Different Twist on the Old Grind

Author Dale Nish fine tunes the shape of a pepper mill. The raid is chucked on a spigot chuck.

STEP 3. Part off the top with a parting tool. Cut down the pencil line with a parting tool, stopping when about ty* in. of wood is left. Stop the lathe, and finish the cut with a hand saw, to separate the top from the body.

Mount the mil body in a chuck, drill a l'A-in. counterbore in the bottom, then dril a 1-in. hole al the way through.

STEP 4. Mount the pepper mill body in a chuck

(either a 3- or 4-jaw chuck or a multi-purpose chuck like the Raffan Chuck, or the Nova 4-Jaw Chuck). If you don't have a chuck, make a jam chuck to hold the stock. (To make a jam chuck, screw a I'/j-in. to 2-in. thick waste block to a faceplate. Turn a hole in the block to fit the end of the pepper-mill body. Jam the body cylinder in the hole and tap it with a mallet to get a very tight fit. Tap the other end of the cylinder one way or the other until it runs true. Glue if necessary.)

STEP 5. Drill the holes for the grinding mechanism.

Mount a drill chuck in the tail stock and install a l'/>-in. dia. bit (a Multispur or spade bit works fine). Drill a Va-in. deep hole in the bottom end of the pepper-mill body. This is a counterbore hole to hold the grinding-mechanism base. (Sec Fig. 1.)

Next, put a 1-in. bit in the drill chuck and drill a hole all the way through the body, centered on the counterbore hole. If your mill body is longer than 5 in. it may be necessary to drill the hole halfway, then reverse the mill body in the chuck and drill in from the other end to meet the first hole. It's OK if the holes don't match up perfectly, as this hole provides the storage space for peppercorns.

Turn a spigot chuck from scrap with a "spigot" (a short tenon) on one end that that fits the bole in the mill body.

STEP 6. Turn a spigot chuck to hold the base, as shown in the photo. (A 1-in, dia. pin chuck will also work if you have one.) The spigot chuck is just a block of wood with a short tenon (the "spigot") on the end, which fits into the 1 -in. dia. hole you drilled in the pepper-mill base. To make a spigot chuck, screw a 2-in. or 3-in. thick block of hardwood to a faceplate, and turn it to the shape shown in the photo. The spigot should be about in. to 1 in. long and fit tightly into the 1 -in. dia. hole in the bottom of the mill bodv. The shoulder above the spigot prevents the spigot from going too far into the mill, yet allows access to the bottom of the mill for sanding and finishing.

Mount the body on the spigot chuck and turn the body to the desired shape.

Mount the top in a chuck and drill a V.-in. hole halfway through. Turn a spigot on the end of the top to fit

Reverse the top and finish the hole from the opposite side. into the mill body.

STEP 7. Rough turn the mill body. Mount the body on the spigot chuck and support the other end with a cone center in the 1 -in. hole. If you don't have a large cone center, turn a wood cone to fit over your existing center. Turn the body to the shape you want, keeping in mind that some final shaping cuts can be made after the top is in place.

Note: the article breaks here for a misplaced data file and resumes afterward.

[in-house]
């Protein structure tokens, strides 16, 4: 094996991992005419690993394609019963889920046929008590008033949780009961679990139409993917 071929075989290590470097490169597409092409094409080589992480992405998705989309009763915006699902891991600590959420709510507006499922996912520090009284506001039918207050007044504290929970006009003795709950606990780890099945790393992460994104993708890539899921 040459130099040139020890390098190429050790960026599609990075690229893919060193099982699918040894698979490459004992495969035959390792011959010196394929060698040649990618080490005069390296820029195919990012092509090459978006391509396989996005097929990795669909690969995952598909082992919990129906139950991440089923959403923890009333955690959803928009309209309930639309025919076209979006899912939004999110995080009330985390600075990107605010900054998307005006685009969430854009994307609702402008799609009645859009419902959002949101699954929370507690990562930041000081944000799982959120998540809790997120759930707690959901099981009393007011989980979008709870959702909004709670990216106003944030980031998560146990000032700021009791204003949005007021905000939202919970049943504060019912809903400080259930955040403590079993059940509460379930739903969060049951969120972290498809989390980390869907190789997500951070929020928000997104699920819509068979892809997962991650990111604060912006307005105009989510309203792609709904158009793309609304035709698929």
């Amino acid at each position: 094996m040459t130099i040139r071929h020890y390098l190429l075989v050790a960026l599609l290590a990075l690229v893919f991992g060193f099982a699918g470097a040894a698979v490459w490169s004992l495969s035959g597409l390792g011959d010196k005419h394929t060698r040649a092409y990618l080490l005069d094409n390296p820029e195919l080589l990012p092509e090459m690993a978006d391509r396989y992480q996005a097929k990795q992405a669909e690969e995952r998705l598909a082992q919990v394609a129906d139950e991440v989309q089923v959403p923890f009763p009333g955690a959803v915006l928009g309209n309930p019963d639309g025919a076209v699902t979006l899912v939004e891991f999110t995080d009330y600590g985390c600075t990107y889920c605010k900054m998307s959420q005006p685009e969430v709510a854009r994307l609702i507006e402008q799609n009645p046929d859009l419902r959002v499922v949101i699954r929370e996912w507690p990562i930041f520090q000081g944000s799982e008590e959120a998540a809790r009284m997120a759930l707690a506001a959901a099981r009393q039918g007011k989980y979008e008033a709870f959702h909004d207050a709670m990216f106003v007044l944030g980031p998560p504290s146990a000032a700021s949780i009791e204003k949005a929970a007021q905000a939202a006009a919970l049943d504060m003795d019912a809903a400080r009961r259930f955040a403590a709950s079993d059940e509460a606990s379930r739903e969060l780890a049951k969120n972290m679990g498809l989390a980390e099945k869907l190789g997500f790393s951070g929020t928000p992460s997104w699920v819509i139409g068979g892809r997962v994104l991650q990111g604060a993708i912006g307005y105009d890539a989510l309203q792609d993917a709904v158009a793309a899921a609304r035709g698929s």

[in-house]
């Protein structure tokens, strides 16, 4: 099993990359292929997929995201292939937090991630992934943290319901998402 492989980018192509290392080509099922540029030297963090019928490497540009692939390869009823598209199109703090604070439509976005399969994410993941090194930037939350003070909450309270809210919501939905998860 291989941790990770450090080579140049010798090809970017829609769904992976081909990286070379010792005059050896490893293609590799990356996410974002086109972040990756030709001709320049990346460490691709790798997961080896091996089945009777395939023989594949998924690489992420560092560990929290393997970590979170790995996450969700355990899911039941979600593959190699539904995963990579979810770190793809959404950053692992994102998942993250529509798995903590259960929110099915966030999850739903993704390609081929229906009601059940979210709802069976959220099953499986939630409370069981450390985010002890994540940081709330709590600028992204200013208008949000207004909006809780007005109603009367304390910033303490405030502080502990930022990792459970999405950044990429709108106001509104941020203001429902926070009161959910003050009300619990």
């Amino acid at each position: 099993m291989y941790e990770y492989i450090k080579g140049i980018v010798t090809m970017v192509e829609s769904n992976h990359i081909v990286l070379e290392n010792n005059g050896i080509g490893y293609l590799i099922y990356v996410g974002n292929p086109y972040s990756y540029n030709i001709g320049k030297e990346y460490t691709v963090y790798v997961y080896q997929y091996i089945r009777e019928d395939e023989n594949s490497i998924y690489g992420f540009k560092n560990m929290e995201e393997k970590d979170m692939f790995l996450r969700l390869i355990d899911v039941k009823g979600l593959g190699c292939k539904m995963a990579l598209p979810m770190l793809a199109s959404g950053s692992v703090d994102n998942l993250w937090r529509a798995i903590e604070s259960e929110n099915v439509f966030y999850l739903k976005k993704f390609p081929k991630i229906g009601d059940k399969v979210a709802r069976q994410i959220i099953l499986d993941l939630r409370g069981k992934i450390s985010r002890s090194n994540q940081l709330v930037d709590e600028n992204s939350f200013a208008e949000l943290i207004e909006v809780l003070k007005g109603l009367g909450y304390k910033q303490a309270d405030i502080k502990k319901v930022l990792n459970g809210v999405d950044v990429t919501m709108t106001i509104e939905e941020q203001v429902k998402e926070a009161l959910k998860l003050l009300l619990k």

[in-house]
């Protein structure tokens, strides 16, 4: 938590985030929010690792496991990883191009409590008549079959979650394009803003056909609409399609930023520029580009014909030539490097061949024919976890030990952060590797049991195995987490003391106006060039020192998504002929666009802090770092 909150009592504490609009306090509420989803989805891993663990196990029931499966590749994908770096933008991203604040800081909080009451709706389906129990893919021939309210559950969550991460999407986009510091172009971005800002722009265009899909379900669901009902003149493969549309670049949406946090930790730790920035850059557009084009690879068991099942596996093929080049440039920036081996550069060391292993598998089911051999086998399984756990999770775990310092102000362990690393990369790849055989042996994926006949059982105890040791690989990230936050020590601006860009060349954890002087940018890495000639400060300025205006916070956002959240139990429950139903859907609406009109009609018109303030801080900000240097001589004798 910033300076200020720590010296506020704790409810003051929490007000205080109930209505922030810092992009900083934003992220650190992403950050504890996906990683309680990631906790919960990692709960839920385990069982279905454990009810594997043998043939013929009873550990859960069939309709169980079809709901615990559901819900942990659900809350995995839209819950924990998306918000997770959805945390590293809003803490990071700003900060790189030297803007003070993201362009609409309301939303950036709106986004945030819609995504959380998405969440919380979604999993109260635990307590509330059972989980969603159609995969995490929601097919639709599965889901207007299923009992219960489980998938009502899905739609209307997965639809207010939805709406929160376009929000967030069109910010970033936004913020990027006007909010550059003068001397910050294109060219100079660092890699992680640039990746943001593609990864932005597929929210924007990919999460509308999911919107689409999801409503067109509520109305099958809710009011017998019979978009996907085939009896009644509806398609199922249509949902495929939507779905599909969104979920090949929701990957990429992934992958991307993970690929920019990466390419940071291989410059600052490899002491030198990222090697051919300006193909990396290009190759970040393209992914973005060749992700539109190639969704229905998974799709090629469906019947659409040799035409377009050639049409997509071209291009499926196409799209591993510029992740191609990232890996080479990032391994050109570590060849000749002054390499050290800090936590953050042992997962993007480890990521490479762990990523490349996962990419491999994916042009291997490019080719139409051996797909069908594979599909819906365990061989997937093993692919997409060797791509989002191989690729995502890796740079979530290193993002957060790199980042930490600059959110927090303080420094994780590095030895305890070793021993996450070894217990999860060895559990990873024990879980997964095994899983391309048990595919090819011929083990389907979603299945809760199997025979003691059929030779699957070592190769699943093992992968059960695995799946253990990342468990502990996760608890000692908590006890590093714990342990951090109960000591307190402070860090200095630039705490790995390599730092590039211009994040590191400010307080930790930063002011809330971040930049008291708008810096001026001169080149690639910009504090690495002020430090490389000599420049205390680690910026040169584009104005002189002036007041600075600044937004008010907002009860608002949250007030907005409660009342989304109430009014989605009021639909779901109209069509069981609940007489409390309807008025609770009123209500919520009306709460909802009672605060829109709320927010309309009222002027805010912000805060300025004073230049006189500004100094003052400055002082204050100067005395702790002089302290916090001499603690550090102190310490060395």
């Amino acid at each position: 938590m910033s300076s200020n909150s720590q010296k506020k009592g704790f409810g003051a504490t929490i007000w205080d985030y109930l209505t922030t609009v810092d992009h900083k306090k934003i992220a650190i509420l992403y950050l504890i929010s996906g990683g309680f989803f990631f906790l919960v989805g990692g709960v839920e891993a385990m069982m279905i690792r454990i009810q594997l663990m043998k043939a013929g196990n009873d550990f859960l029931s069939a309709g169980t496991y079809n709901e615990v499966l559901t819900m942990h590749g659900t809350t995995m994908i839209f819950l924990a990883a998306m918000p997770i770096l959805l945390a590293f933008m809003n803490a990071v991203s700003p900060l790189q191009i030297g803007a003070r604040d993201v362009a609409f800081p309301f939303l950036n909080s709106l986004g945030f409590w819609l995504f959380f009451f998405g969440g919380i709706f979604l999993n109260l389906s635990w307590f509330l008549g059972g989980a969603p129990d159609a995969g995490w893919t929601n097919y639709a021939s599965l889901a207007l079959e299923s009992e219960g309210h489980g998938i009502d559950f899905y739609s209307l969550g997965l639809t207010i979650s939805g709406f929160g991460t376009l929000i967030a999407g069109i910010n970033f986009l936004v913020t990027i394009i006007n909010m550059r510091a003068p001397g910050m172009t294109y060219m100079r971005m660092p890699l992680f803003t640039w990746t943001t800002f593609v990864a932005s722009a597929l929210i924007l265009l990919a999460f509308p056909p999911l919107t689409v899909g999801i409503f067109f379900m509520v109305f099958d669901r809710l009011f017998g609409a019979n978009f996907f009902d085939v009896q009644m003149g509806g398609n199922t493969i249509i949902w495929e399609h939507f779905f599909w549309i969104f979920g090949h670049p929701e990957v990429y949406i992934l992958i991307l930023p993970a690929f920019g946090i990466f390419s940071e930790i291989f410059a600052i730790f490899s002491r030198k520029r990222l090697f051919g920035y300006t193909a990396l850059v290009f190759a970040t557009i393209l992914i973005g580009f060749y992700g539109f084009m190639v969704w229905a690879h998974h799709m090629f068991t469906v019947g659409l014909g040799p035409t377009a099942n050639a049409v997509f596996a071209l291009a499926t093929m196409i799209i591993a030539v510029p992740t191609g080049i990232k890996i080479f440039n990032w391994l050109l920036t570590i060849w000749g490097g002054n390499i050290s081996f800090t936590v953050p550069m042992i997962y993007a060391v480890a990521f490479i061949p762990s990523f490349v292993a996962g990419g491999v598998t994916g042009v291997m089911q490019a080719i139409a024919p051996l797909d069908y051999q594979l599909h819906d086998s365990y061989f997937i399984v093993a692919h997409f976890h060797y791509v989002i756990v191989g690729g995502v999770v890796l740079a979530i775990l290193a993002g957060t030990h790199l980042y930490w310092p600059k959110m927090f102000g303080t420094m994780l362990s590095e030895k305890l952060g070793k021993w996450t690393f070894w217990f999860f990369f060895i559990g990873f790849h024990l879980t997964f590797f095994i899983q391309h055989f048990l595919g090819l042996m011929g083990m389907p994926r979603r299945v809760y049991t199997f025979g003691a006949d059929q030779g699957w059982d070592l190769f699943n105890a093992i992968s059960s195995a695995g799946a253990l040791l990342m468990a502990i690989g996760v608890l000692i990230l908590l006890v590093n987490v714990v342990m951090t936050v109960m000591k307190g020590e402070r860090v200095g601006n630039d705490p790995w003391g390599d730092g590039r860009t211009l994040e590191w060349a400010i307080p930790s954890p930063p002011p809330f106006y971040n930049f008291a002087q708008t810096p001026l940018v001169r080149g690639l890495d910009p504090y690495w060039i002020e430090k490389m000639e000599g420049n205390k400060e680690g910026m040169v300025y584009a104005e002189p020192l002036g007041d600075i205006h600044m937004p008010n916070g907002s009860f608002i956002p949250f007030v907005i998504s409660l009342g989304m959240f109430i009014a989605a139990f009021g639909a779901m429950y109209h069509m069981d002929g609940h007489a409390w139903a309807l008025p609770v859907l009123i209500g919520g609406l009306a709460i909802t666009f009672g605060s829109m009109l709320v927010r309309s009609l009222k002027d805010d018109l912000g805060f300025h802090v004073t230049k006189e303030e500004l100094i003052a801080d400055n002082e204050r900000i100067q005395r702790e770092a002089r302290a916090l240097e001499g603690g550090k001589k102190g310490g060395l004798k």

Mount the top in a chuck and drill a V.-in. hole halfway through. Turn a spigot on the end of the top to fit

Reverse the top and finish the hole from the opposite side. into the mill body.

STEP 8. Mount the mill top in the chuck and drill a '/a-in. hole about halfway through. Reverse the top in the chuck and drill in from the other end until the two holes meet. If vou drill onlv from one end. the bit mav

STEP 9. Turn a spigot on the end of the top that fits the mill body. This spigot fits into the mill body when the pepper mill is assembled. The mill will look best if the grain matches between the top and body. Check the top for grain pattern and mount the top in the chuck. Bring up the cone center in the Va-in. hole. This will secure the stock as well as guarantee that the hole will be in the center of the spigot. Turn a 1 -in. dia. spigot. '/> in. to Vi in. long on the end of the top. Check the fit to the hole in the body. Make the fit snug, but not tight.

FIG. 1: PEPPER MILL

Bore 1-in. hole for peppercorn storage.

Enlarge hole to "/»in. to fit shoulder of nut

STEM

Screw bar into counterbored recess.

Turn bead or groove where top and body meet

1-in. dia. spigot on top fits hole driled in body.

Screw drive plate to end of spigot

Bore 1-in. hole for peppercorn storage.

FIG. 1: PEPPER MILL

Enlarge hole to "/»in. to fit shoulder of nut

STEM

Screw bar into counterbored recess.

Turn bead or groove where top and body meet

1-in. dia. spigot on top fits hole driled in body.

Screw drive plate to end of spigot

Assemble the top to the body and mark the overall length of the mill. Shorten the length, if necessary, by removing wood from the top.

STEP 10. Assemble the top to the base and mount the base on the spigot chuck. Bring the cone center into position in the '/.«-in. hole in the mill top. Measure and mark the finished length of the mill. This finished length is the same as the length of the mechanism provided the counterbored recess in the body is 3ft in. deep. (The photo shows a mill that will measure 7 in.).

STEP 11. Turn the mill top to shape. If necessary, remove any extra length from the top to make the overall length of the mill correct. At this time, do any additional shaping to the body of the mill.

Coanterbore the top hole to accept the stem nut on the grinding mechanism.

STEP 12. Counterbore the hole In the top. Remove the mill top and fit its spigot in the chuck. With a "/«-in. drill bit, enlarge the '/-«-in. hole in the top to a depth of about Vi6 in. This allows the nut on the mechanism to fit down into the hole with the shoulder of the nut supported by the edge of the hole. (See Fig. 1.) You could also use a small skew chisel in the scraping position to enlarge the hole, but be careful not to get it too large.

STEP 13. Sand and finish the mill on the lathe. Start with 80-grit, if necessary, and finish with 220-grit paper. Next, stop the lathe and hand sand with 220-grit paper following the grain direction to remove any cross-grain scratches.